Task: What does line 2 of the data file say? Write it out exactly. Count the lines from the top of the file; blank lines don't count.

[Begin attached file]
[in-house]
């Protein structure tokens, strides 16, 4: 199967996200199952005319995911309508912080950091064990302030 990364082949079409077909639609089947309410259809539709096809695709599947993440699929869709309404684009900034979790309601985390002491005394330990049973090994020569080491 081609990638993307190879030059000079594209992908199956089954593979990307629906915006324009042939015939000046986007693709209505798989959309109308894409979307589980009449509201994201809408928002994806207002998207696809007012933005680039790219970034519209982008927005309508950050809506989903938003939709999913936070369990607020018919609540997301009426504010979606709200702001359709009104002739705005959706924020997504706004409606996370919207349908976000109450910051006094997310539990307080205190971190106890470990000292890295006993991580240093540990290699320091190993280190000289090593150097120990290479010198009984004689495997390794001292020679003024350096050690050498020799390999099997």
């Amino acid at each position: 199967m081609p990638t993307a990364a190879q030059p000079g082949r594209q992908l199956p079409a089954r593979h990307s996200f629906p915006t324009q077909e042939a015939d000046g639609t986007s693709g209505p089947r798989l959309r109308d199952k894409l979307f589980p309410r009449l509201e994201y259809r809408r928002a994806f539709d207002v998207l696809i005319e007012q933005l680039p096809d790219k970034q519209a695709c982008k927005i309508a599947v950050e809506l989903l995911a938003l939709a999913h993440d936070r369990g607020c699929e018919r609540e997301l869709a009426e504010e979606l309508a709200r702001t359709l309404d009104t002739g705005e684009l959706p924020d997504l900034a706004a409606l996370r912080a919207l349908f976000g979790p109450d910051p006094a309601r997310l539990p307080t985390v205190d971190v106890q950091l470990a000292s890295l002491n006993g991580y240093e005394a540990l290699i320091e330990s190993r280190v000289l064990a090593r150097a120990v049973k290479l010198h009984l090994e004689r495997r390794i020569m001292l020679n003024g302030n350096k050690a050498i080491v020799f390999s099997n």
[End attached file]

């Protein structure tokens, strides 16, 4: 199967996200199952005319995911309508912080950091064990302030 990364082949079409077909639609089947309410259809539709096809695709599947993440699929869709309404684009900034979790309601985390002491005394330990049973090994020569080491 081609990638993307190879030059000079594209992908199956089954593979990307629906915006324009042939015939000046986007693709209505798989959309109308894409979307589980009449509201994201809408928002994806207002998207696809007012933005680039790219970034519209982008927005309508950050809506989903938003939709999913936070369990607020018919609540997301009426504010979606709200702001359709009104002739705005959706924020997504706004409606996370919207349908976000109450910051006094997310539990307080205190971190106890470990000292890295006993991580240093540990290699320091190993280190000289090593150097120990290479010198009984004689495997390794001292020679003024350096050690050498020799390999099997």